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From victim to protector – what the brain does with hypoglycaemia

The human brain depends on glucose to fuel all its functions. Although the brain can use other metabolic substrates, and babies’ brains do, glucose is its  normal energy source. As the brain stores very little glucose, its proper function depends on a reliable supply from its circulation. If blood glucose concentrations fall too low, then brain malfunction results. But what is the plasma glucose concentration that is ‘too low’? Stephaine Amiel looks into this surprisingly controversial topic.


Solidarity with Haiti: the global diabetes response

On 12 January 2010, a violent earthquake, measuring 7.0 on the Richter scale, rocked the Haitian capital, Port-au-Prince, and its surroundings. The exact number of victims remains unclear, but the Haitian Government has put the death toll at 230,000 people; 250,000 more were injured and more than 1.5 million reported homeless in the immediate aftermath of the disaster. The Haitian Foundation for Diabetes and Cardiovascular Diseases (FHADIMAC) launched a major campaign to help all people with diabetes and hypertension in the region. Nancy Larco and René Charles report from Port-au-Prince.

Low testosterone in men with type 2 diabetes - a growing public health concern

Testosterone is the principal sex hormone in men. It is important not only for normal sexual function but also for maintaining bone and muscle strength, mental and physical energy, and overall well-being. Low testosterone is associated with diminished libido, erectile dysfunction, increased fat mass, decreased muscle, bone mass and energy, depression, and anaemia. Type 2 diabetes may be one of the commonest causes of  hypogonadism – a lack of function in the testes, which adversely affects testosterone production.

Asthma, obesity and type 2 diabetes - mechanisms, management and prevention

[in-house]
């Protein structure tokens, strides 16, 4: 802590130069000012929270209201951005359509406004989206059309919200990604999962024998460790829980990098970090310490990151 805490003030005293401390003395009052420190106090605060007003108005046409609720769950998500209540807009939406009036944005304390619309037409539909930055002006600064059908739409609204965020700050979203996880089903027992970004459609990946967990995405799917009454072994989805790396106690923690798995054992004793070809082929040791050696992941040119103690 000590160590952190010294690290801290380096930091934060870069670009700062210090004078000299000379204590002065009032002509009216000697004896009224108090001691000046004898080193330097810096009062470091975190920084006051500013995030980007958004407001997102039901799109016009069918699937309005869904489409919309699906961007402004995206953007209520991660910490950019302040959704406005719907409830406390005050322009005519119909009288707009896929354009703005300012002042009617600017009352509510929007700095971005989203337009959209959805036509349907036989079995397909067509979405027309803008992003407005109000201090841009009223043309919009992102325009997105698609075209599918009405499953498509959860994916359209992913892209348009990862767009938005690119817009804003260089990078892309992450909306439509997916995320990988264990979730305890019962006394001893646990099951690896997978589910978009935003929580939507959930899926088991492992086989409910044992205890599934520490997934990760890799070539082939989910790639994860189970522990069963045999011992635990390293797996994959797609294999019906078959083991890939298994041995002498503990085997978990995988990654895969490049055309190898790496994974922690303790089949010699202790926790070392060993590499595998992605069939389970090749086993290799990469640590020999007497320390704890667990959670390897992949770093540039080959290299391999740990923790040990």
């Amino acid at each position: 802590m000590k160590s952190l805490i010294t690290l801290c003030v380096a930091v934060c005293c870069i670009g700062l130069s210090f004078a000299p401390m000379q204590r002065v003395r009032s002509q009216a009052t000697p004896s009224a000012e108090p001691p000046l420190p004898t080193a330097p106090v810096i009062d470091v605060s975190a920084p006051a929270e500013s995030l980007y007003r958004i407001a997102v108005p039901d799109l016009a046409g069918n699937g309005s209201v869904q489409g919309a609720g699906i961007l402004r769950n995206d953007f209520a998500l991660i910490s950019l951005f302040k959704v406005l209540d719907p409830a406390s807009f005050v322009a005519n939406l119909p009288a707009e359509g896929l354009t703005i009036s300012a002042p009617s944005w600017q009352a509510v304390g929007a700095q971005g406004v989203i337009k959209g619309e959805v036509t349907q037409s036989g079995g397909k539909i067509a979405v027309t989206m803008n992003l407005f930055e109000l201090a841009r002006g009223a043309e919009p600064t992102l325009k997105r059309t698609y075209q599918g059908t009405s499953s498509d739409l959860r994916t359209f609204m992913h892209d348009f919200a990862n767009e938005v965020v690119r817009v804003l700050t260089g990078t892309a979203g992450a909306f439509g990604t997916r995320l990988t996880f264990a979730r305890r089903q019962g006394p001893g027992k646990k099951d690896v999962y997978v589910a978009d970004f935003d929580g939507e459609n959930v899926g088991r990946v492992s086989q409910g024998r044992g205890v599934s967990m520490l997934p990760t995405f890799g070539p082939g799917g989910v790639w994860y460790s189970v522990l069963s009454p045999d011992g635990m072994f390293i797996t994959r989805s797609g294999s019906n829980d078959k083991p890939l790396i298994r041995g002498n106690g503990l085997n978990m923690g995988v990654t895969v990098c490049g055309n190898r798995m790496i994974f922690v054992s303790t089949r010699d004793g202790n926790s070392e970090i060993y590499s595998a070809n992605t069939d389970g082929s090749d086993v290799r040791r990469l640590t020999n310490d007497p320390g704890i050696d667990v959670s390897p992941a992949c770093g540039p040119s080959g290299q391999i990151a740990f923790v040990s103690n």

Obesity, currently a worldwide epidemic, is associated with a number of conditions, including coronary artery disease, lipid abnormalities, gallstones, cancer and type 2  diabetes, obstructive sleep apnoea, and obesity hypoventilation. Recently, studies have shown that asthma may also be associated with, and perhaps worsened by, obesity. Ongoing research suggests that type 2 diabetes and asthma may be linked to obesity through chronic systemic inflammation.

Diabetes and depression in older women - double the risk, double the burden

In the USA, approximately 24 million people have diabetes; more than half are women, and projections to 2050 suggest that women of all ages will continue to represent more than half of all cases. A growing concern  for  women with diabetes is the increased risk to many of developing major depression. The results from a recent meta-analysis of 42 studies showed that women with diabetes have a higher prevalence of depression (28%) than men with diabetes (18%).

Hearing impairment - an under-recognized complication of diabetes?

Diabetes-related sensorineural hearing impairment affects people’s ability to hear and understand sounds. Although evidence from as early as the mid-19th century linked diabetes with hearing loss, a degree of controversy has surrounded this association. However, recent research findings suggest that impaired hearing is not only very common among older and middle-aged people with diabetes but affects young people with diabetes to a greater degree than those without the condition.

Obesity stigma - causes, effects and some practical solutions

Obesity has become a pandemic, affecting adults and children around the world.  Considerable medical, scientific and lifestyle-related knowledge and resources are being channelled into the identification of strategies to combat this major public health problem. Despite these multidisciplinary efforts, however, little attention has been paid to the damaging social and psychological consequences of obesity.

Obstructive sleep apnoea and type 2 diabetes - the IDF consensus

Recent years have seen an expansion in the number of conditions that are recognized as having a link with diabetes. In people with sleep apnoea breathing stops briefly but repeatedly during sleep. It is commonly associated with obesity, and therefore frequently occurs in people with type 2 diabetes. However, recent research demonstrates the likelihood of a relationship between obstructive sleep apnoea and diabetes that is independent of obesity. The links between the conditions are particularly important as both increase the risk of cardiovascular disease.

The key to preventing burnout: understanding the burden of diabetes treatment

Type 2 diabetes significantly increases a person’s risk of developing multiple health complications, but the risk of these complications can be significantly reduced with modern, comprehensive diabetes care. This care is inherently complex because of its use of multiple medications in conjunction with lifestyle changes in diet, exercise, and blood glucose self-monitoring.

Sharing future hopes

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